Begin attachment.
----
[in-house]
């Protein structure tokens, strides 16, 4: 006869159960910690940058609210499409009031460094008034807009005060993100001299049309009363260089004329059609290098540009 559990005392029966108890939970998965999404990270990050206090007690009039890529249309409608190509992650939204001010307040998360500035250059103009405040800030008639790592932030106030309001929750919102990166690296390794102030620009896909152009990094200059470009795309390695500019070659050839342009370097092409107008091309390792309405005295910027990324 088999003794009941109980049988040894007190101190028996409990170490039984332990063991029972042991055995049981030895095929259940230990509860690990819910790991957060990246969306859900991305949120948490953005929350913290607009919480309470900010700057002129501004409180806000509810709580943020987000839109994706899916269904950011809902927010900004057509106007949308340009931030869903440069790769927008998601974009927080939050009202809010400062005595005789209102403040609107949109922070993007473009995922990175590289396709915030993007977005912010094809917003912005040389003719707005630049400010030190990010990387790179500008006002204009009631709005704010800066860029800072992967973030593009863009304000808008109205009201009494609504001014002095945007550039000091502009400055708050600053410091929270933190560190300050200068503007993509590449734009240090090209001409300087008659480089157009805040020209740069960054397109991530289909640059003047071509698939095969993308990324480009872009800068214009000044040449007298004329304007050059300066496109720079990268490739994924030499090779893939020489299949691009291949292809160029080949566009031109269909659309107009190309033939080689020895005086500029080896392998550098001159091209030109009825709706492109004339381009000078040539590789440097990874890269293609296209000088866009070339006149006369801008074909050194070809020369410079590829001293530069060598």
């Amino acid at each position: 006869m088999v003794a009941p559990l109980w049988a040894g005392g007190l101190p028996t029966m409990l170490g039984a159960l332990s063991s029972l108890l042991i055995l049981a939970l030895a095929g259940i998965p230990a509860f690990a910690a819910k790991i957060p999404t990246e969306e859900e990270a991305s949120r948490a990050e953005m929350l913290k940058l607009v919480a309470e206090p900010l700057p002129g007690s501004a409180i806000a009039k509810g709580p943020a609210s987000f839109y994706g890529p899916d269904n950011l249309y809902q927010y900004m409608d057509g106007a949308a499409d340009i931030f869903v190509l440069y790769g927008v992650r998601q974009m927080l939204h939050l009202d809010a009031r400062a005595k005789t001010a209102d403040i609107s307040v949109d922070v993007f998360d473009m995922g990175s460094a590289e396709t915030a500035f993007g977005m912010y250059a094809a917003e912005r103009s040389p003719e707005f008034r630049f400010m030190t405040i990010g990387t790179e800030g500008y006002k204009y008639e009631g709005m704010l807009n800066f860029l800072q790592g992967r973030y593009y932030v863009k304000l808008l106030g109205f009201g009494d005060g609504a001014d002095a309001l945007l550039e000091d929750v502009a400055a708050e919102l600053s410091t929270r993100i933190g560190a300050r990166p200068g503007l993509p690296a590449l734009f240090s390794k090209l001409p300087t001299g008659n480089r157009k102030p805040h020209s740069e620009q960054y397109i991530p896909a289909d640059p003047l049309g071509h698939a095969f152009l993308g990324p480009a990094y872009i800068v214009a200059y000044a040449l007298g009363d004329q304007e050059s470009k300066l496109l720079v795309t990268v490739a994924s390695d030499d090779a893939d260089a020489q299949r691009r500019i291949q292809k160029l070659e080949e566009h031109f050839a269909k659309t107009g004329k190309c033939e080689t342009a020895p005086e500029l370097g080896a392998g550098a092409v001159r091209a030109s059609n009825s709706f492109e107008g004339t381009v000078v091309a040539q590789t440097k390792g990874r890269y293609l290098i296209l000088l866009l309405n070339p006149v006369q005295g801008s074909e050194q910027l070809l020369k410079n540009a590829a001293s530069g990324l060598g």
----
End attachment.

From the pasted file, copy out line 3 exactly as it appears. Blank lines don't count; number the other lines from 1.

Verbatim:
């Amino acid at each position: 006869m088999v003794a009941p559990l109980w049988a040894g005392g007190l101190p028996t029966m409990l170490g039984a159960l332990s063991s029972l108890l042991i055995l049981a939970l030895a095929g259940i998965p230990a509860f690990a910690a819910k790991i957060p999404t990246e969306e859900e990270a991305s949120r948490a990050e953005m929350l913290k940058l607009v919480a309470e206090p900010l700057p002129g007690s501004a409180i806000a009039k509810g709580p943020a609210s987000f839109y994706g890529p899916d269904n950011l249309y809902q927010y900004m409608d057509g106007a949308a499409d340009i931030f869903v190509l440069y790769g927008v992650r998601q974009m927080l939204h939050l009202d809010a009031r400062a005595k005789t001010a209102d403040i609107s307040v949109d922070v993007f998360d473009m995922g990175s460094a590289e396709t915030a500035f993007g977005m912010y250059a094809a917003e912005r103009s040389p003719e707005f008034r630049f400010m030190t405040i990010g990387t790179e800030g500008y006002k204009y008639e009631g709005m704010l807009n800066f860029l800072q790592g992967r973030y593009y932030v863009k304000l808008l106030g109205f009201g009494d005060g609504a001014d002095a309001l945007l550039e000091d929750v502009a400055a708050e919102l600053s410091t929270r993100i933190g560190a300050r990166p200068g503007l993509p690296a590449l734009f240090s390794k090209l001409p300087t001299g008659n480089r157009k102030p805040h020209s740069e620009q960054y397109i991530p896909a289909d640059p003047l049309g071509h698939a095969f152009l993308g990324p480009a990094y872009i800068v214009a200059y000044a040449l007298g009363d004329q304007e050059s470009k300066l496109l720079v795309t990268v490739a994924s390695d030499d090779a893939d260089a020489q299949r691009r500019i291949q292809k160029l070659e080949e566009h031109f050839a269909k659309t107009g004329k190309c033939e080689t342009a020895p005086e500029l370097g080896a392998g550098a092409v001159r091209a030109s059609n009825s709706f492109e107008g004339t381009v000078v091309a040539q590789t440097k390792g990874r890269y293609l290098i296209l000088l866009l309405n070339p006149v006369q005295g801008s074909e050194q910027l070809l020369k410079n540009a590829a001293s530069g990324l060598g």